Tuesday, September 8, 2009

Corrie Greathouse

UNTITLED

The wind blows, she watches you move. You think
you hear her say something, You ask her, What?
Nothing, she says. You ask why she says that.
She asks what you would like her to say.
Laughs, like song heard nine seasons ago, you say.
Was it a love song? she wants to know.
No, you tell her, it wasn’t a love song.
What other songs are there? Reply, you don’t know.
She laughs again. You hum along, ask her name.

15 comments:

  1. thats really beautiful. really captures the awkward conversations built around elusive words that we may or may not have heard

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  2. nice! best of the bunch.

    though i would contend that there are songs other than love songs. i played one in my 8th grade talent show. http://bit.ly/k12xh

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  3. Really nicely done, this doesn't feel like it has the imposition of "9" around it. The person above is correct, it captures awkward but it also goes further, the conversation is unintentionally intimate. There is hiding and a chase and acceptance. Beautiful work.

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  4. you've so effectively conveyed the superbly seductive intimacy of a trifle... an utterance, literally this time, of nothing that says everything

    lovely, as always

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  5. you made me think of nine seasons ago and a windy day next to a lake in Santa Barbara county...The wind blows indeed and that day it was surrounding...that day it was love... oh well....ahhhh great poem.

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  6. I like this a lot, but I'm not sure why. It makes me uncomfortable, yet gives me comfort. I like it.

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  7. Nine shades of wonderful. What other songs are there, indeed.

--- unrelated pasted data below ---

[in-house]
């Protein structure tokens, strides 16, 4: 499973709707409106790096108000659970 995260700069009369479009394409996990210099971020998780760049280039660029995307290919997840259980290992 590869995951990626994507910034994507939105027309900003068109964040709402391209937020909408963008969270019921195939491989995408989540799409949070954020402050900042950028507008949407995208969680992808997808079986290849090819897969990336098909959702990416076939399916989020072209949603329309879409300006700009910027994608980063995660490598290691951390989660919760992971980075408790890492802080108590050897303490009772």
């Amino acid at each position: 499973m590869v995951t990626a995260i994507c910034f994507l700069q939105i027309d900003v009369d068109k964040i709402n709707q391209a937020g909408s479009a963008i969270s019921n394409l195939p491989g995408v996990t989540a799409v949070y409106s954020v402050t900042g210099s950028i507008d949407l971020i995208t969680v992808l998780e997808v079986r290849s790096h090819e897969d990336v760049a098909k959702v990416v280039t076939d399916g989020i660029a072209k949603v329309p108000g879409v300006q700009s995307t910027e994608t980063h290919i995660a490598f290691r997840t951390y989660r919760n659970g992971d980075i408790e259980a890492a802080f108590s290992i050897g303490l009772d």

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  8. Ethereal and so transient like the wind. And love.

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  9. Ethereal and awkward are great descriptions. Love this piece.

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  10. Love it. Back and forth - quite the exchange. We all want love.

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  11. Sublime really. The ending..."You hum along, ask her name," implies so much in so few words.

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  12. The best thing about this poem is the understated love theme. However, for me it's a bit too understated. Not that it needs to be more gushy or florid, but it needs some juicing up to move the reader, in my opinion.

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  13. Your poem reminded me of that scene from "Being Jon Malcovich" Where he enters his own mind and sees the world only as himself. We project ourselves on to other people. Most of the time without even knowing it. Our own hopes, our own fears we don't see the person in front of us. Especially the fears, concerns about money. 9 is right before the next 0.

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